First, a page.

By Randy Cohen
"You get used to it, but in the first few minutes it was a little nauseating even for me," said Ron Gagliardo. Who is he, and what made him sick?
by noon p.m. ET Wednesday to e-mail your answer (firstname.lastname@example.org).
Responses to Monday's question (No. 77)--"Thoughtless in Xian":
"In our culture we don't think about it. Or we try not to," President Clinton told his Chinese hosts. Think about what?
"Their culture."--Patty Marx
"The possibility that Roy Rogers might die."--Daniel Radosh
"Susan Lucci's tragic failure to win a Daytime Emmy."--Larry Amaros
"Who the hell Gen. Tso was and what kind of ungodly pagan relationship he had with his 'chicken.' "--Fred Graver
"Chlamydia. House pet poinsettia consumption. Where our toys come from. Freezer burn. The year 3000 computer bug. Whatever happened to Chazz Palminteri."--Chris Kelly
"Our friendships with brutal, oppressive governments."--Beth Sherman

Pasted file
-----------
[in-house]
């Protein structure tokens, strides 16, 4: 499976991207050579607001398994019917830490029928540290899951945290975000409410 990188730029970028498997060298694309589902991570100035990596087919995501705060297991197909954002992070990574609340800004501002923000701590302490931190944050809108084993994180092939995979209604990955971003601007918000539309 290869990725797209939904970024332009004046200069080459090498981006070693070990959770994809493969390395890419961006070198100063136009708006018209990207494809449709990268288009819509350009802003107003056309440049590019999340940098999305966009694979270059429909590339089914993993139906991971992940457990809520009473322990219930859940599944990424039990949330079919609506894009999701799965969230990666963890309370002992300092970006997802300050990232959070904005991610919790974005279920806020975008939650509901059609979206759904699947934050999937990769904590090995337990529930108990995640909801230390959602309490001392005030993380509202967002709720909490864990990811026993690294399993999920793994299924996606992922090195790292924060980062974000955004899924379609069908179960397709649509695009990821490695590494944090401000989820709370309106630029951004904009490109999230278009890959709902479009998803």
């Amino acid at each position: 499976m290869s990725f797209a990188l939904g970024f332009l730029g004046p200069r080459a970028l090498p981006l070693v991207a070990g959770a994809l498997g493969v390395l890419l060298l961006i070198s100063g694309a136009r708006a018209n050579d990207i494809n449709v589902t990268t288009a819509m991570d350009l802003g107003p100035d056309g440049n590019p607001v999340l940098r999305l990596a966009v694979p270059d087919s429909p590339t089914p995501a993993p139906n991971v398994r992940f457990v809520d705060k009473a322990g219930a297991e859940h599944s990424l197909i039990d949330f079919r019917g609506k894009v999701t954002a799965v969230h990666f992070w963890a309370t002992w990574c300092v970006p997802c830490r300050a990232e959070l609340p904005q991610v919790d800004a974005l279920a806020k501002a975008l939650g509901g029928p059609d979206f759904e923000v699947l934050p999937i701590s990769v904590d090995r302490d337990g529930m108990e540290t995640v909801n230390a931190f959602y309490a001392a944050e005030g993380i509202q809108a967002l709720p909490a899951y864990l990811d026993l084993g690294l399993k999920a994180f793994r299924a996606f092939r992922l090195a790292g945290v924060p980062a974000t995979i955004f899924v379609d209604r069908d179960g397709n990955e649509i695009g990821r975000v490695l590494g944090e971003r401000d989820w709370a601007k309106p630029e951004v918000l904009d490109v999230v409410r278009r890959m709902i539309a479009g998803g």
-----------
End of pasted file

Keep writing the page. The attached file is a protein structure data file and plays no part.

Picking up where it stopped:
"I can't answer that. In our culture we don't even think of it, much less speak of it."--Dennis Levandoski
Click for more responses.
There is that lovely moment in Manhattan when Woody Allen lists the things that make life worth living--Groucho Marx, Swedish movies, Louis Armstrong's recording of "Potatohead Blues." President Clinton seems to have a sort of parallel list of things that don't bear thinking about--Lani Guinier, gays in the military, the bloated Pentagon budget, the widening chasm between rich and poor, the persistent carnage in the Balkans. Every adult has reasons to be grateful for the failures of memory, but not everyone assumes his personal list is a cultural constant. Isn't that the difference between guilt and philosophy?
Answer, Where Is Thy Sting?
Viewing the excavation of the terra cotta warriors at Xian moved the president to contemplate his own mortality. For about two minutes.
Death Extra--Randy's Bereave It or Not
When she died yesterday at the age of between 92 and 95, Kay Thompson, author of the arch and delightful Eloise books, was living--voluntarily--with Liza Minelli.
Obituaries of Roy Rogers, dead yesterday at 86, note that when his horse Trigger ("the best thing that ever happened to me") died in 1965, Rogers declined a request to display the horse at the Smithsonian Institution. Trigger is currently on view at the Roy Rogers-Dale Evans Museum in Victorville, Calif.
Another dead horse available for viewing--Misty, of the beloved children's classic Misty of Chincoteague.
Information was unavailable about Thompson's final resting place.
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